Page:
Thunderbolt 5 promises faster charging and more — here’s what we know

Thunderbolt 5 cable from Intel promo video
(Image credit: Intel)

Thunderbolt 5 is on the horizon.

This week Intel detailed what we can expect from Thunderbolt 5 in a blog post announcing the new connectivity standard. This successor to Thunderbolt 4 promises to deliver improved connectivity speed and bandwidth for the growing demands of folks who need faster speeds for work, streaming and gaming.

We’ll have to wait until 2024 to see what Thunderbolt 5 is all about, but what we’ve heard sounds promising. Here’s everything we know about Thunderbolt 5 so far.

Thunderbolt 5 release date 

Intel says computers and accessories featuring Thunderbolt 5 should start arriving sometime in 2024. That being the case, Thunderbolt 5 (codenamed Barlow Ridge) likely won’t become ubiquitous until 2025 or 2026.

As for what computers and accessories will utilize Thunderbolt 5, we can reasonably expect the connectivity standard for the best laptops, the best computers and the best portable chargers — among other things.

Thunderbolt 5 speeds and features 

Thunderbolt 5

(Image credit: Intel)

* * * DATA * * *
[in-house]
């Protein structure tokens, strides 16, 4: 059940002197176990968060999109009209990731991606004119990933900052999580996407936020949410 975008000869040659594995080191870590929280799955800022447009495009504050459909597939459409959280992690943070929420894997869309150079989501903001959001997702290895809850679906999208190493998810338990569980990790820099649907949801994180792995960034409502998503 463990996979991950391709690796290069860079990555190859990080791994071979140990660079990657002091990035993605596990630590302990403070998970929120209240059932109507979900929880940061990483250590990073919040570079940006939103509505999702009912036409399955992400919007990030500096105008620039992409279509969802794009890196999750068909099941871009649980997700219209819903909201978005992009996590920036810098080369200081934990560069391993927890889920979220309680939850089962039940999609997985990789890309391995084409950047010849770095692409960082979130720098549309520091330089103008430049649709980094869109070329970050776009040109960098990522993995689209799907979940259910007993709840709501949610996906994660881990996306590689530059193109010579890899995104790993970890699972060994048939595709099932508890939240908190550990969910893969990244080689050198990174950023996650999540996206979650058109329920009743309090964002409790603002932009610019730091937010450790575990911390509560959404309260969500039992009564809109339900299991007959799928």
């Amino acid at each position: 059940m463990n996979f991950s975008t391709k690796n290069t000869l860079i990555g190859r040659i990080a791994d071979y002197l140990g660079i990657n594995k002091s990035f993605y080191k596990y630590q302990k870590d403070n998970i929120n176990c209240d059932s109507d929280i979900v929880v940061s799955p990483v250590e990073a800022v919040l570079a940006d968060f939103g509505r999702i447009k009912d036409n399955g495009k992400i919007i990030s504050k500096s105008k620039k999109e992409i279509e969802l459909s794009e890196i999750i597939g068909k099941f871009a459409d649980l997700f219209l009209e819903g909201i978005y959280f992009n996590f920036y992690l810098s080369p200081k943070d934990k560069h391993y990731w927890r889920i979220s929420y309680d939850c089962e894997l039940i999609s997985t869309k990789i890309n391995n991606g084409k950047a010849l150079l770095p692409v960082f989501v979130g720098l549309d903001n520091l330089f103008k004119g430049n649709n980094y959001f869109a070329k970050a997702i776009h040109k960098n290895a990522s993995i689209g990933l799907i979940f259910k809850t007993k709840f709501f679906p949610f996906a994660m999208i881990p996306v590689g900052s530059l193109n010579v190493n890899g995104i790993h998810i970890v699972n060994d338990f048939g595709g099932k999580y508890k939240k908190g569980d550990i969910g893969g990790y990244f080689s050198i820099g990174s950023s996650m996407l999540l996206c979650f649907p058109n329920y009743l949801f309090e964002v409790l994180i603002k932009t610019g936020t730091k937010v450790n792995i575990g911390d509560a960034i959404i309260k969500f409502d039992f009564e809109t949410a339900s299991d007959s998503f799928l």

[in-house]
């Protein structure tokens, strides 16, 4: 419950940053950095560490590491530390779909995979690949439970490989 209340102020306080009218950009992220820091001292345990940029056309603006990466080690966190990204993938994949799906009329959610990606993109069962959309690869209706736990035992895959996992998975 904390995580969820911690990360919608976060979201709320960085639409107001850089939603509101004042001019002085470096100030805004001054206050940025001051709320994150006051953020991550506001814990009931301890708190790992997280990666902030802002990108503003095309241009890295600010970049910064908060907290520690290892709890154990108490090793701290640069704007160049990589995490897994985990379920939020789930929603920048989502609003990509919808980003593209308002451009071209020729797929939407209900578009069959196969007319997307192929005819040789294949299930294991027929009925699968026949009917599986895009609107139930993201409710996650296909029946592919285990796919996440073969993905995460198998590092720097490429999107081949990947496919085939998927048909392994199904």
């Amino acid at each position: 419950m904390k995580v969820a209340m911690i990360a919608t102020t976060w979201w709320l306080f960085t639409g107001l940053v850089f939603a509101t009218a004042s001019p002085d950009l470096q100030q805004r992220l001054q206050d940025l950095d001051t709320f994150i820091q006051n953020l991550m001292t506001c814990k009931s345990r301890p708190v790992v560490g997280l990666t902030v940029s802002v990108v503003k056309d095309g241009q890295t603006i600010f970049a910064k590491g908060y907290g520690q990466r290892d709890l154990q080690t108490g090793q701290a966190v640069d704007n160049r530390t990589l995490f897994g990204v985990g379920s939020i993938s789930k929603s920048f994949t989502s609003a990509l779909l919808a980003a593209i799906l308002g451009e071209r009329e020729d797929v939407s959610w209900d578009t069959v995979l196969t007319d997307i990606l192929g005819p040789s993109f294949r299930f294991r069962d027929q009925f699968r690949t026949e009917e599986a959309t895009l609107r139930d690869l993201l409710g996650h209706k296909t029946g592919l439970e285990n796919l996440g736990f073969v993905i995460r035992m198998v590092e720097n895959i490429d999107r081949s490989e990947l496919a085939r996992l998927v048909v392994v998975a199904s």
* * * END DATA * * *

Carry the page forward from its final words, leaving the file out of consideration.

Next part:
Intel says Thunderbolt 5 will deliver 80 gigabits per second (Gbps) of bi-directional bandwidth. With Bandwidth Boost, it will provide up to 120 Gbps.

The company says these improvements will provide up to three times more bandwidth than existing connectivity options. That's a big deal if you like to use accessories like an external GPU enclosure, because more bandwidth means more data transmitted back and forth faster, which means better performance for you.

And since it's built on USB4 v2, Thunderbolt 5 will be broadly compatible with previous versions of Thunderbolt and USB.

Thunderbolt 5

(Image credit: Intel)

Thunderbolt 5 can also support multiple 8K monitors and three 4K monitors at 144Hz. For gamers, Thunderbolt 5 supports panels with refresh rates up to 540Hz, which seems ideal for those who may own a ridiculously fast display like the Alienware 500Hz gaming monitor. According to Intel, its new PAM-3 signaling technology is what enables such performance increases.

These features will benefit everyone, but video editors, streamers and gamers will no doubt take the most advantage of what Thunderbolt 5 has to offer.


We’ll need to sit tight until 2024 to see the first Thunderbolt 5 devices, but we’re already excited to see which monitors, laptops, storage drives, chargers and more will utilize the upcoming connectivity standard. I’m particularly interested to see how Thunderbolt 5 benefits the best gaming laptops.

We’ll update this page with all Thunderbolt 5 announcements, so make sure to come back for more information as we get it.

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Tony Polanco
Computing Writer

Tony is a computing writer at Tom’s Guide covering laptops, tablets, Windows, and iOS. During his off-hours, Tony enjoys reading comic books, playing video games, reading speculative fiction novels, and spending too much time on X/Twitter. His non-nerdy pursuits involve attending Hard Rock/Heavy Metal concerts and going to NYC bars with friends and colleagues. His work has appeared in publications such as Laptop Mag, PC Mag, and various independent gaming sites.